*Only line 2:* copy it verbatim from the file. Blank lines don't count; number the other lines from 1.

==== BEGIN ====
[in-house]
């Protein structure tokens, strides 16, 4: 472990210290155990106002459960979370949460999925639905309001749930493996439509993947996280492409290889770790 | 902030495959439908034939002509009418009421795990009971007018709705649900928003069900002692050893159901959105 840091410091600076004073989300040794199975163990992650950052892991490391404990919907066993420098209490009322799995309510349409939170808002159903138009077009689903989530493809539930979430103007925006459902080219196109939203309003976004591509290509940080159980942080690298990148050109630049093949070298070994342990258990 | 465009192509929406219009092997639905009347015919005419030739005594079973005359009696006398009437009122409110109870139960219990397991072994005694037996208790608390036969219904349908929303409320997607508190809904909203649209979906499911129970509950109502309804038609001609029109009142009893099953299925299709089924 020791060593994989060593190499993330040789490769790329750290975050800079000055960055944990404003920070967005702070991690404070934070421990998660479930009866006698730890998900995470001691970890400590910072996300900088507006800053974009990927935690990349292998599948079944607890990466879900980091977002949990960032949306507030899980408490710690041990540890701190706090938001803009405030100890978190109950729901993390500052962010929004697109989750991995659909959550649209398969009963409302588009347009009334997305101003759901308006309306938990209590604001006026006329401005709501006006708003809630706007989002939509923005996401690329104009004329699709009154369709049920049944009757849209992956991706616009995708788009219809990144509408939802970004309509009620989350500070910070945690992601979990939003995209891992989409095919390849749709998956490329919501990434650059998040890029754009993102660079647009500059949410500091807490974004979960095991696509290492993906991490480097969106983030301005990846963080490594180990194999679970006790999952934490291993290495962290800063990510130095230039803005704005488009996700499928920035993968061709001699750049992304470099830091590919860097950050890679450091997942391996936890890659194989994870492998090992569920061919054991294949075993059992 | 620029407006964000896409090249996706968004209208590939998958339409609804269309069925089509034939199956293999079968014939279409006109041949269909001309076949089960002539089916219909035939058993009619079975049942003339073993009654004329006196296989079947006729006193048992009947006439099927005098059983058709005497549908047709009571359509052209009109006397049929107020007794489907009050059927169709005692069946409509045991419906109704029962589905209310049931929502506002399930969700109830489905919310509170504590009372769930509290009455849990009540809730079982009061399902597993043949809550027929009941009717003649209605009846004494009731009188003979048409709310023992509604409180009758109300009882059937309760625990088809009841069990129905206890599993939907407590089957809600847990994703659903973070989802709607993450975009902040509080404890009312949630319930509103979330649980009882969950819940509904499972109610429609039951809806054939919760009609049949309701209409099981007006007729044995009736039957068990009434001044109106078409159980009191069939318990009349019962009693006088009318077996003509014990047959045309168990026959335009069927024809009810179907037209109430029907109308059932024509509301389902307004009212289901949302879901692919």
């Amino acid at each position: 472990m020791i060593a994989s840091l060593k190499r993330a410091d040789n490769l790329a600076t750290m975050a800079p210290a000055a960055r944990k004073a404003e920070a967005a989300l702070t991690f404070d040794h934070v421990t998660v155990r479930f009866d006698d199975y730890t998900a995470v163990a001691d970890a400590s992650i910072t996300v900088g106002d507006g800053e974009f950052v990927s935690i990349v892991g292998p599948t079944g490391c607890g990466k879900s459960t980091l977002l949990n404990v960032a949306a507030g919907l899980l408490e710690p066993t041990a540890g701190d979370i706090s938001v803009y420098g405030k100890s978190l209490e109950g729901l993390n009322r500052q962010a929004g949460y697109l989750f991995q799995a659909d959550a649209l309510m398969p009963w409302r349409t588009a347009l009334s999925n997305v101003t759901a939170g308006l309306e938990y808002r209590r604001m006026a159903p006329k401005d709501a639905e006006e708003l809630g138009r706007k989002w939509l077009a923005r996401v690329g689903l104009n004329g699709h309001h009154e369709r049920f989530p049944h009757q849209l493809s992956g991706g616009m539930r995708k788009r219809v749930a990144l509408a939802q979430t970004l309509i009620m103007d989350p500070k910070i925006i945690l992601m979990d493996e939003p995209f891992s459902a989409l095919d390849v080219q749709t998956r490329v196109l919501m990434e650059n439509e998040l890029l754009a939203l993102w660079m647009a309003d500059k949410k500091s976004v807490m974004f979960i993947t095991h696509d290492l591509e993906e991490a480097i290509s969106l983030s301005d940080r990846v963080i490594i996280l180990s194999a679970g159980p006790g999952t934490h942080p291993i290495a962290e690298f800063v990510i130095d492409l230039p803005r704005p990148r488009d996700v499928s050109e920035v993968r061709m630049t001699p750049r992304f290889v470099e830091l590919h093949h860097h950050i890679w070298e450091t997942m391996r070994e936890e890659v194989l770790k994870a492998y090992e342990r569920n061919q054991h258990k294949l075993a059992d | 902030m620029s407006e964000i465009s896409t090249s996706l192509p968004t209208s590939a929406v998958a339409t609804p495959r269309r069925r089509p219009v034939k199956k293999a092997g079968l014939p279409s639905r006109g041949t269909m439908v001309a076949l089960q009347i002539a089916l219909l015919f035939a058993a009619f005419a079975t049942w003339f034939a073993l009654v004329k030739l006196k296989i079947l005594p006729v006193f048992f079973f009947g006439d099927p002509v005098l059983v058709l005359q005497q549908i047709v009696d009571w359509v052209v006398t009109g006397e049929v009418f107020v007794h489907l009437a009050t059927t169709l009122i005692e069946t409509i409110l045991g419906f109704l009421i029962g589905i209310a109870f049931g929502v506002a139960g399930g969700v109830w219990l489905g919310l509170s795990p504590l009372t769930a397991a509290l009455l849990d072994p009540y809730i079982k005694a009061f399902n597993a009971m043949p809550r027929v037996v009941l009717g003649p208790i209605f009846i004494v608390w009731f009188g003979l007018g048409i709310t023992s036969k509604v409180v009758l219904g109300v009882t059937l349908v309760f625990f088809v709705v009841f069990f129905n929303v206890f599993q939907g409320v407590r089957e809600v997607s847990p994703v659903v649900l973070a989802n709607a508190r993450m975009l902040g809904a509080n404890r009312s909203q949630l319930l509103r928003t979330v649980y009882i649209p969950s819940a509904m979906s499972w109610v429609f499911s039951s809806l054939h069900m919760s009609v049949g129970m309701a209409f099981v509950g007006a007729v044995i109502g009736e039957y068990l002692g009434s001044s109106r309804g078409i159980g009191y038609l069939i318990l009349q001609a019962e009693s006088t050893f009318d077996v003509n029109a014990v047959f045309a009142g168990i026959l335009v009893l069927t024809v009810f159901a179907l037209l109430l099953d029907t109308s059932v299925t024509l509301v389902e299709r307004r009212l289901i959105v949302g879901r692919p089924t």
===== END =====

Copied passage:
């Protein structure tokens, strides 16, 4: 472990210290155990106002459960979370949460999925639905309001749930493996439509993947996280492409290889770790 | 902030495959439908034939002509009418009421795990009971007018709705649900928003069900002692050893159901959105 840091410091600076004073989300040794199975163990992650950052892991490391404990919907066993420098209490009322799995309510349409939170808002159903138009077009689903989530493809539930979430103007925006459902080219196109939203309003976004591509290509940080159980942080690298990148050109630049093949070298070994342990258990 | 465009192509929406219009092997639905009347015919005419030739005594079973005359009696006398009437009122409110109870139960219990397991072994005694037996208790608390036969219904349908929303409320997607508190809904909203649209979906499911129970509950109502309804038609001609029109009142009893099953299925299709089924 020791060593994989060593190499993330040789490769790329750290975050800079000055960055944990404003920070967005702070991690404070934070421990998660479930009866006698730890998900995470001691970890400590910072996300900088507006800053974009990927935690990349292998599948079944607890990466879900980091977002949990960032949306507030899980408490710690041990540890701190706090938001803009405030100890978190109950729901993390500052962010929004697109989750991995659909959550649209398969009963409302588009347009009334997305101003759901308006309306938990209590604001006026006329401005709501006006708003809630706007989002939509923005996401690329104009004329699709009154369709049920049944009757849209992956991706616009995708788009219809990144509408939802970004309509009620989350500070910070945690992601979990939003995209891992989409095919390849749709998956490329919501990434650059998040890029754009993102660079647009500059949410500091807490974004979960095991696509290492993906991490480097969106983030301005990846963080490594180990194999679970006790999952934490291993290495962290800063990510130095230039803005704005488009996700499928920035993968061709001699750049992304470099830091590919860097950050890679450091997942391996936890890659194989994870492998090992569920061919054991294949075993059992 | 620029407006964000896409090249996706968004209208590939998958339409609804269309069925089509034939199956293999079968014939279409006109041949269909001309076949089960002539089916219909035939058993009619079975049942003339073993009654004329006196296989079947006729006193048992009947006439099927005098059983058709005497549908047709009571359509052209009109006397049929107020007794489907009050059927169709005692069946409509045991419906109704029962589905209310049931929502506002399930969700109830489905919310509170504590009372769930509290009455849990009540809730079982009061399902597993043949809550027929009941009717003649209605009846004494009731009188003979048409709310023992509604409180009758109300009882059937309760625990088809009841069990129905206890599993939907407590089957809600847990994703659903973070989802709607993450975009902040509080404890009312949630319930509103979330649980009882969950819940509904499972109610429609039951809806054939919760009609049949309701209409099981007006007729044995009736039957068990009434001044109106078409159980009191069939318990009349019962009693006088009318077996003509014990047959045309168990026959335009069927024809009810179907037209109430029907109308059932024509509301389902307004009212289901949302879901692919």